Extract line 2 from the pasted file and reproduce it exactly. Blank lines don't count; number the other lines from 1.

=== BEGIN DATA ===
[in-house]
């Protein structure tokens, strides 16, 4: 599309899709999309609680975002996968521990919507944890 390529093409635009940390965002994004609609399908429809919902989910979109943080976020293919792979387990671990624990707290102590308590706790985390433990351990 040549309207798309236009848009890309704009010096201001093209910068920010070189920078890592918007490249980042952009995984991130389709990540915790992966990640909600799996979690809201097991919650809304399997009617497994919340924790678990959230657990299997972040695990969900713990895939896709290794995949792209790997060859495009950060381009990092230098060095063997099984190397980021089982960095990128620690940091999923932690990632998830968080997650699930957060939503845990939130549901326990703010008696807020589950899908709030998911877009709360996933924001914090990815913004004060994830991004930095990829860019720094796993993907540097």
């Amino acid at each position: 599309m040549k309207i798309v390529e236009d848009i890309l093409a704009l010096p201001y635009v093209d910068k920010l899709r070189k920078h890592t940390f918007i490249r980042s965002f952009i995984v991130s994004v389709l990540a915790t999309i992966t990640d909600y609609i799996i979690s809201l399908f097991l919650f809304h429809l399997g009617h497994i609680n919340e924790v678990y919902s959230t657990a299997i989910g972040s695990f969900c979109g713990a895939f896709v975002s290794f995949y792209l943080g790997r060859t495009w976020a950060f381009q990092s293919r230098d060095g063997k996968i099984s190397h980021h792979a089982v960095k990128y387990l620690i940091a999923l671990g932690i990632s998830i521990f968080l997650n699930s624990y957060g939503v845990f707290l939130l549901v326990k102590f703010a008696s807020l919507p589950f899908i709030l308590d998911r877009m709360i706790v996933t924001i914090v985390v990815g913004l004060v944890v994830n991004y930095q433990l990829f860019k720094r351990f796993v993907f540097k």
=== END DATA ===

């Protein structure tokens, strides 16, 4: 599309899709999309609680975002996968521990919507944890 390529093409635009940390965002994004609609399908429809919902989910979109943080976020293919792979387990671990624990707290102590308590706790985390433990351990 040549309207798309236009848009890309704009010096201001093209910068920010070189920078890592918007490249980042952009995984991130389709990540915790992966990640909600799996979690809201097991919650809304399997009617497994919340924790678990959230657990299997972040695990969900713990895939896709290794995949792209790997060859495009950060381009990092230098060095063997099984190397980021089982960095990128620690940091999923932690990632998830968080997650699930957060939503845990939130549901326990703010008696807020589950899908709030998911877009709360996933924001914090990815913004004060994830991004930095990829860019720094796993993907540097």